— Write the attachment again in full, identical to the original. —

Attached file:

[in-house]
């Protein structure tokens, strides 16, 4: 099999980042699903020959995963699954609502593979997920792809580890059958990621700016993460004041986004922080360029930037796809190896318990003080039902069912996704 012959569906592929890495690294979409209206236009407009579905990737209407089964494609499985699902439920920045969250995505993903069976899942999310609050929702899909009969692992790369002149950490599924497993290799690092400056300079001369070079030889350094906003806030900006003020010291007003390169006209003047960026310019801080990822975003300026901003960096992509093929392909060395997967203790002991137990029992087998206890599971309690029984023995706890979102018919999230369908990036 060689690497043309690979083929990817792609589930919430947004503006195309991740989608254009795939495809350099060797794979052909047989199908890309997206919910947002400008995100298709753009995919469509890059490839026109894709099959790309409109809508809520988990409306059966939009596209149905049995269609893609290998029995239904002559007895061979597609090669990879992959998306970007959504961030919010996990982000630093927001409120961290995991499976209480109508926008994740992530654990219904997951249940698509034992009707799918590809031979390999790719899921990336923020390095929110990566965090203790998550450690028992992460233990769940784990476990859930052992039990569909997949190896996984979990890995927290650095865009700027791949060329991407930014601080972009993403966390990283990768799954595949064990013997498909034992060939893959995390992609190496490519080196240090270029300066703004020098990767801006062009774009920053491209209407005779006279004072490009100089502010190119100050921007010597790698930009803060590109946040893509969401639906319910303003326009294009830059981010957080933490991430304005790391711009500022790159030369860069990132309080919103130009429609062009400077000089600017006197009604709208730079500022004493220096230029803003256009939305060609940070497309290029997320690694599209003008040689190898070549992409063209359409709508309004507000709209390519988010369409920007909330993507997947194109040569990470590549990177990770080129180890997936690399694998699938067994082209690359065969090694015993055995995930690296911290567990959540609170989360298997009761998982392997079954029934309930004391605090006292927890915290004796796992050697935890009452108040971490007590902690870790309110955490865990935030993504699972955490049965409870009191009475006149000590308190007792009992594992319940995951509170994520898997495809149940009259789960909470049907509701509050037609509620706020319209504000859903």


[in-house]
């Protein structure tokens, strides 16, 4: 099999980042699903020959995963699954609502593979997920792809580890059958990621700016993460004041986004922080360029930037796809190896318990003080039902069912996704 012959569906592929890495690294979409209206236009407009579905990737209407089964494609499985699902439920920045969250995505993903069976899942999310609050929702899909009969692992790369002149950490599924497993290799690092400056300079001369070079030889350094906003806030900006003020010291007003390169006209003047960026310019801080990822975003300026901003960096992509093929392909060395997967203790002991137990029992087998206890599971309690029984023995706890979102018919999230369908990036 060689690497043309690979083929990817792609589930919430947004503006195309991740989608254009795939495809350099060797794979052909047989199908890309997206919910947002400008995100298709753009995919469509890059490839026109894709099959790309409109809508809520988990409306059966939009596209149905049995269609893609290998029995239904002559007895061979597609090669990879992959998306970007959504961030919010996990982000630093927001409120961290995991499976209480109508926008994740992530654990219904997951249940698509034992009707799918590809031979390999790719899921990336923020390095929110990566965090203790998550450690028992992460233990769940784990476990859930052992039990569909997949190896996984979990890995927290650095865009700027791949060329991407930014601080972009993403966390990283990768799954595949064990013997498909034992060939893959995390992609190496490519080196240090270029300066703004020098990767801006062009774009920053491209209407005779006279004072490009100089502010190119100050921007010597790698930009803060590109946040893509969401639906319910303003326009294009830059981010957080933490991430304005790391711009500022790159030369860069990132309080919103130009429609062009400077000089600017006197009604709208730079500022004493220096230029803003256009939305060609940070497309290029997320690694599209003008040689190898070549992409063209359409709508309004507000709209390519988010369409920007909330993507997947194109040569990470590549990177990770080129180890997936690399694998699938067994082209690359065969090694015993055995995930690296911290567990959540609170989360298997009761998982392997079954029934309930004391605090006292927890915290004796796992050697935890009452108040971490007590902690870790309110955490865990935030993504699972955490049965409870009191009475006149000590308190007792009992594992319940995951509170994520898997495809149940009259789960909470049907509701509050037609509620706020319209504000859903």